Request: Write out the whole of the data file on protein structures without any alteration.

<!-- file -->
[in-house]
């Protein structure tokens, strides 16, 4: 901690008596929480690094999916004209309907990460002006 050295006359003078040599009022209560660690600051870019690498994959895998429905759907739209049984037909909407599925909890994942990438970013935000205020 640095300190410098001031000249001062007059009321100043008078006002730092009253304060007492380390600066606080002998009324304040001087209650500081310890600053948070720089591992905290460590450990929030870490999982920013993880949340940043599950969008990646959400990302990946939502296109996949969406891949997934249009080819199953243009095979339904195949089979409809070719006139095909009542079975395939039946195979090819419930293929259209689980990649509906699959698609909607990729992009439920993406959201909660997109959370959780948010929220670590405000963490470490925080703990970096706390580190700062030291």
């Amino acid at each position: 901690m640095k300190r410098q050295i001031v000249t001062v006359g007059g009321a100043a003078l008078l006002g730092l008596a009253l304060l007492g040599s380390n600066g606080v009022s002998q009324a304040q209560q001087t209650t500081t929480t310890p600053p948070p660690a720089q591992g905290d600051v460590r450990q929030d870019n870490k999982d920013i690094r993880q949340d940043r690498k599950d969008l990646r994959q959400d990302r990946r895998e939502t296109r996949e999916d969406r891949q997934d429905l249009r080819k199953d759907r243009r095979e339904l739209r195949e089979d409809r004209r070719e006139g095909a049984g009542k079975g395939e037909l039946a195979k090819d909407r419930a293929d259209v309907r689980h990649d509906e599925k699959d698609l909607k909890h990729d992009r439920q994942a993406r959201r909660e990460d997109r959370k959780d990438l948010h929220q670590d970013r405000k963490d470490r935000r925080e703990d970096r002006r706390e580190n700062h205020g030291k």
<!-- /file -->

[in-house]
């Protein structure tokens, strides 16, 4: 901690008596929480690094999916004209309907990460002006 050295006359003078040599009022209560660690600051870019690498994959895998429905759907739209049984037909909407599925909890994942990438970013935000205020 640095300190410098001031000249001062007059009321100043008078006002730092009253304060007492380390600066606080002998009324304040001087209650500081310890600053948070720089591992905290460590450990929030870490999982920013993880949340940043599950969008990646959400990302990946939502296109996949969406891949997934249009080819199953243009095979339904195949089979409809070719006139095909009542079975395939039946195979090819419930293929259209689980990649509906699959698609909607990729992009439920993406959201909660997109959370959780948010929220670590405000963490470490925080703990970096706390580190700062030291």
């Amino acid at each position: 901690m640095k300190r410098q050295i001031v000249t001062v006359g007059g009321a100043a003078l008078l006002g730092l008596a009253l304060l007492g040599s380390n600066g606080v009022s002998q009324a304040q209560q001087t209650t500081t929480t310890p600053p948070p660690a720089q591992g905290d600051v460590r450990q929030d870019n870490k999982d920013i690094r993880q949340d940043r690498k599950d969008l990646r994959q959400d990302r990946r895998e939502t296109r996949e999916d969406r891949q997934d429905l249009r080819k199953d759907r243009r095979e339904l739209r195949e089979d409809r004209r070719e006139g095909a049984g009542k079975g395939e037909l039946a195979k090819d909407r419930a293929d259209v309907r689980h990649d509906e599925k699959d698609l909607k909890h990729d992009r439920q994942a993406r959201r909660e990460d997109r959370k959780d990438l948010h929220q670590d970013r405000k963490d470490r935000r925080e703990d970096r002006r706390e580190n700062h205020g030291k």